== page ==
HOUSTON – The questions that surrounded LaMarcus Aldridge in these playoffs weren’t reserved for the airwaves or the social media stratosphere.
Even within the walls of the San Antonio Spurs’ hallowed home, where they’d celebrated so back in the summer of 2015 when they added the master of the midrange in free agency to pair with franchise centerpiece Kawhi Leonard, they wondered when he’d look like himself again. The knee soreness that the 31-year-old is known to have been battling was hardly ideal in terms of timing, but it didn’t change this harsh reality: With the Spurs losing point guard Tony Parker for the season on Wednesday, Aldridge was on the verge of becoming the goat of these games.
The renaissance finally came on Friday night, as Aldridge had 26 points and seven rebounds in the Spurs’ 103-92 win over the Houston Rockets in Game 3 of their Western Conference semifinal series at the Toyota Center. San Antonio, which also received a 26-point, 10-rebound, seven-assist outing from the unrelenting Leonard, took the 2-1 series lead with Game 4 in Houston on Sunday.
“This was (Aldridge’s) best game (of the series), obviously,” Spurs coach Gregg Popovich said. “He felt good tonight. He was loose as far as his physical nature, his legs and everything. He wasn’t too stiff, and it showed. … In addition to busting his butt on D and trying to hit the boards for us, he was a big help tonight.”
The Spurs had lost their four-time champion point guard for the season just two days before, when Parker ruptured a tendon in his left quadriceps in the fourth quarter of San Antonio’s Game 2 win. No Parker meant rookie Dejounte Murray was given the start by Popovich, and that veteran backup Patty Mills (15 points in 30 minutes) would have to chip in even more than normal. But more than that, it meant anyone and everyone in a silver and black jersey that had been underperforming would need to get it together before it was too late.
Enter Aldridge. After scoring just four points in a Game 1 loss and 15 in Game 2, he had his best offensive game yet in these playoffs while serving as a vital rim protector on the other end (four blocks).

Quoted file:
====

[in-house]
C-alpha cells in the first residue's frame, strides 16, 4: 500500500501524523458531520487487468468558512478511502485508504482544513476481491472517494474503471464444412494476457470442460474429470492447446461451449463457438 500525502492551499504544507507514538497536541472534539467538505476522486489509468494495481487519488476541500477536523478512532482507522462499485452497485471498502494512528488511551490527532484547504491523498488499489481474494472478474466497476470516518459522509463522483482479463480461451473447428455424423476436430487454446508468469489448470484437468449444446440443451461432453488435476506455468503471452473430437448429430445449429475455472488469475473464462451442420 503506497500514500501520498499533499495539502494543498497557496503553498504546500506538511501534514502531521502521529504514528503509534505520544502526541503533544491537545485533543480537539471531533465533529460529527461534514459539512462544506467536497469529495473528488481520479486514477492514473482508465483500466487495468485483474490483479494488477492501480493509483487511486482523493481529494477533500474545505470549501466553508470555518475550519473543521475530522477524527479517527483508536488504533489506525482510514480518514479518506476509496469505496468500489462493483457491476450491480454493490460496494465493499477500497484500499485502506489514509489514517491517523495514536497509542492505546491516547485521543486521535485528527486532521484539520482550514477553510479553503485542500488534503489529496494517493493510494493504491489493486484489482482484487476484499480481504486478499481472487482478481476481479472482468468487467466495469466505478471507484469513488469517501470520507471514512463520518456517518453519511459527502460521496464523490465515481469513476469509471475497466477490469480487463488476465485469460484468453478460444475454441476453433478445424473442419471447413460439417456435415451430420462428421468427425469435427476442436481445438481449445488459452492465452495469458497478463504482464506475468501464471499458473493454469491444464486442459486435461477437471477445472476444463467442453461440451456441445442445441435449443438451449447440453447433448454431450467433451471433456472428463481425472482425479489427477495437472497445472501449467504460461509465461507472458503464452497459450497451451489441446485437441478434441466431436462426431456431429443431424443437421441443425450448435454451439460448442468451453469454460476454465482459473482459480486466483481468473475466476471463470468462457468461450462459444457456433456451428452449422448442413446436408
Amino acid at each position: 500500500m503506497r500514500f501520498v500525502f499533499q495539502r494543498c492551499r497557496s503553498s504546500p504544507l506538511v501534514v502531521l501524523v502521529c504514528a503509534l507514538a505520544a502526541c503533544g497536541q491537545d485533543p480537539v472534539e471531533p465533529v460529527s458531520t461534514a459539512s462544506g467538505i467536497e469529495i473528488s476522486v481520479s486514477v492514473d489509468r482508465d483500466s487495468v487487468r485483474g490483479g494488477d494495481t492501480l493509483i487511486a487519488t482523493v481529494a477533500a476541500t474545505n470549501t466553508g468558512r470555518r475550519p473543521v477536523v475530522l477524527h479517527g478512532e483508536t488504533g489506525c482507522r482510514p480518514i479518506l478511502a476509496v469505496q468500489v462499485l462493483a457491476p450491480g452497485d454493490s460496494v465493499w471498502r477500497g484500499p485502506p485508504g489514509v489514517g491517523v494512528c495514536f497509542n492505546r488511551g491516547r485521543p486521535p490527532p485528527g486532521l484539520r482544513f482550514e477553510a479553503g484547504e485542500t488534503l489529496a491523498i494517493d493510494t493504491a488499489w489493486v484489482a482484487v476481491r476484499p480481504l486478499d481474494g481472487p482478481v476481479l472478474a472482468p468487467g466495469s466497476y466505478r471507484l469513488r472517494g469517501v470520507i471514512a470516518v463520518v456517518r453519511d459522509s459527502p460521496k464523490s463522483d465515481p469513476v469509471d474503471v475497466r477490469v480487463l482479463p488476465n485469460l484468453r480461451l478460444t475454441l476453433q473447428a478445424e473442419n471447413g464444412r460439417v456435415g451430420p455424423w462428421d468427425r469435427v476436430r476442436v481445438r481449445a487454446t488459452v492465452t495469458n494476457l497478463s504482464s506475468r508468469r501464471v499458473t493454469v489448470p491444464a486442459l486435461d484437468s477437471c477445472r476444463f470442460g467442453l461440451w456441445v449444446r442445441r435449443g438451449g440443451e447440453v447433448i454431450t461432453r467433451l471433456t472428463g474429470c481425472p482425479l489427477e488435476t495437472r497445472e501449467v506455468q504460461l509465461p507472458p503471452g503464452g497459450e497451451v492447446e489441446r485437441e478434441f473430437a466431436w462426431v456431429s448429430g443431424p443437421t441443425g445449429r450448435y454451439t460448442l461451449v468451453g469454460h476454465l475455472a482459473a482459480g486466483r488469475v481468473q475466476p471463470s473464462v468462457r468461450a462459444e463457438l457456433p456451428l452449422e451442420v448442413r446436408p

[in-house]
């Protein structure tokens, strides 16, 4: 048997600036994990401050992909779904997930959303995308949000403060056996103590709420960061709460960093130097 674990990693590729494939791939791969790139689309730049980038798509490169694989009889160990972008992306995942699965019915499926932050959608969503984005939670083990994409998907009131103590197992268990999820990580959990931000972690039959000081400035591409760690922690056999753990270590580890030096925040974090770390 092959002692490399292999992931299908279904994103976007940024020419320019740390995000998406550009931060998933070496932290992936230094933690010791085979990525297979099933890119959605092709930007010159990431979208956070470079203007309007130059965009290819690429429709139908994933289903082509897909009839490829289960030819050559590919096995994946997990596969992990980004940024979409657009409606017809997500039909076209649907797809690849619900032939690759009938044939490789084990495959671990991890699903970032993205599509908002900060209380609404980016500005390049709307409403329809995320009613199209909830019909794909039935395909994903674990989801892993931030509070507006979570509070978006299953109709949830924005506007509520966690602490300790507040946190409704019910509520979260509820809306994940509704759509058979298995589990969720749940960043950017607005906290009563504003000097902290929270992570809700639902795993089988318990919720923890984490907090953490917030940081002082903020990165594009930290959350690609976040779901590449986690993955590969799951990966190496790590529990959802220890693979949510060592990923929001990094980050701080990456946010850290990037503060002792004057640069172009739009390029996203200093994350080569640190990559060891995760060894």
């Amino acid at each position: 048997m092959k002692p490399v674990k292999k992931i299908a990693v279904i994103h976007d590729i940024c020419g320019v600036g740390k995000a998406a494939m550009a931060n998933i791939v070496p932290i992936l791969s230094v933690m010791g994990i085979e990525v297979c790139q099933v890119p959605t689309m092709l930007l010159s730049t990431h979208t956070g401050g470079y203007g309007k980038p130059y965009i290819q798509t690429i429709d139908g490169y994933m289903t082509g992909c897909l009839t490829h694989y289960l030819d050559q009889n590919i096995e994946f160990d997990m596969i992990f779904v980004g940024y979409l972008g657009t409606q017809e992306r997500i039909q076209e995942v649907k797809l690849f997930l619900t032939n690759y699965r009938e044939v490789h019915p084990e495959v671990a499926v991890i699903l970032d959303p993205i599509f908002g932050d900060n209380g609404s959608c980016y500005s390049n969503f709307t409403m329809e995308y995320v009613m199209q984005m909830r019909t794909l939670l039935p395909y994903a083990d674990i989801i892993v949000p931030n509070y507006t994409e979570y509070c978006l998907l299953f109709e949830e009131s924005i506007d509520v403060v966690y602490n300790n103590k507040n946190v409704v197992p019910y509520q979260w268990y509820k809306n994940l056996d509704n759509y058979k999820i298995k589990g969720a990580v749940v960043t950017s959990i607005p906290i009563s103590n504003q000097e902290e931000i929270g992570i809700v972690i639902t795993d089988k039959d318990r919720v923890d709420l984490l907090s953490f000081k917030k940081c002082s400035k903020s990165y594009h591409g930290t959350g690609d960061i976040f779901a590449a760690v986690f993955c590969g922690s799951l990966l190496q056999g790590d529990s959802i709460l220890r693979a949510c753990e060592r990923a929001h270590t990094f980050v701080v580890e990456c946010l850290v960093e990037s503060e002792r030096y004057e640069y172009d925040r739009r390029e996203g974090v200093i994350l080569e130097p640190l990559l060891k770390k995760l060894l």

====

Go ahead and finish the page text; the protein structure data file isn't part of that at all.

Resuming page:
“(After Games 1 and 2) I saw that I needed to do more and tonight I tried to do that,” Aldridge said. “I tried to be more aggressive and make things happen. I know without (Parker) I have to be even better. So I was trying to make things happen tonight.”
The Rockets, who were led by James Harden (43 points, five assists), struggled to find a rhythm all night. They shot just 36.4% overall, with guards Patrick Beverley and Eric Gordon missing 17 of their 23 shots combined.
When Popovich said on his TNT in-game interview after the first quarter that he was “watching the worst offense I’ve ever seen in my life,” he could’ve been talking about either team. The Parker-less Spurs may have led 43-39 at halftime, but they shot just 40% from the field and missed 10-of-11 three-pointers. The Rockets were even worse, shooting 29.5% in the first half while staying close largely because of Trevor Ariza’s shooting (five-of-nine on three-pointers).
San Antonio struggled to initiate offense, with Murray hounded from the start by Beverley and Leonard missing eight of his first 12 shots. But the Rockets, whose threes-and-layups strategy has worked so well all season long, found themselves in quite the quandary. On the perimeter, where Leonard swarmed Harden just as he had in Game 2 (four-of-12 in the first half), the one-of-a-kind engine of the Rockets’ offense was stalling. On the inside, where Popovich swapped David Lee for Pau Gasol at center in Game 2 and stuck with him alongside Aldridge as a way to put a lid on the rim, the Rockets were routinely struggling to finish.
Harden finally heated up midway through the third quarter, sparking a 14-6 run that cut the Spurs’ nine-point lead to one. He found Capela with a lob pass in the lane for a dunk, then answered a thunderous Leonard dunk in traffic with one of his own over Gasol. Then a three-pointer from the left wing. Another from the right corner. A gritty putback in the paint. A driving layup on the left.
Harden was back, at least for a short and impactful stretch. But when he slipped up, when his Rockets stumbled, the Spurs kept coming.
“We had several opportunities,” Harden said. “As a unit, we couldn’t get it going consistently.”
A bad Harden pass was picked off by Mills, who buried a three-pointer to put San Antonio up 63-57. Mills struck again on the next possession, drawing a foul from Lou Williams beyond the arc and hitting three free throws that put the lead back to nine. Every time the Rockets crawled back in, the Spurs – who led 72-66 entering the fourth after Jonathon Simmons’ buzzer-beating three-pointer – willed them back out.
Follow USA TODAY Sports’ Sam Amick on Twitter @Sam_Amick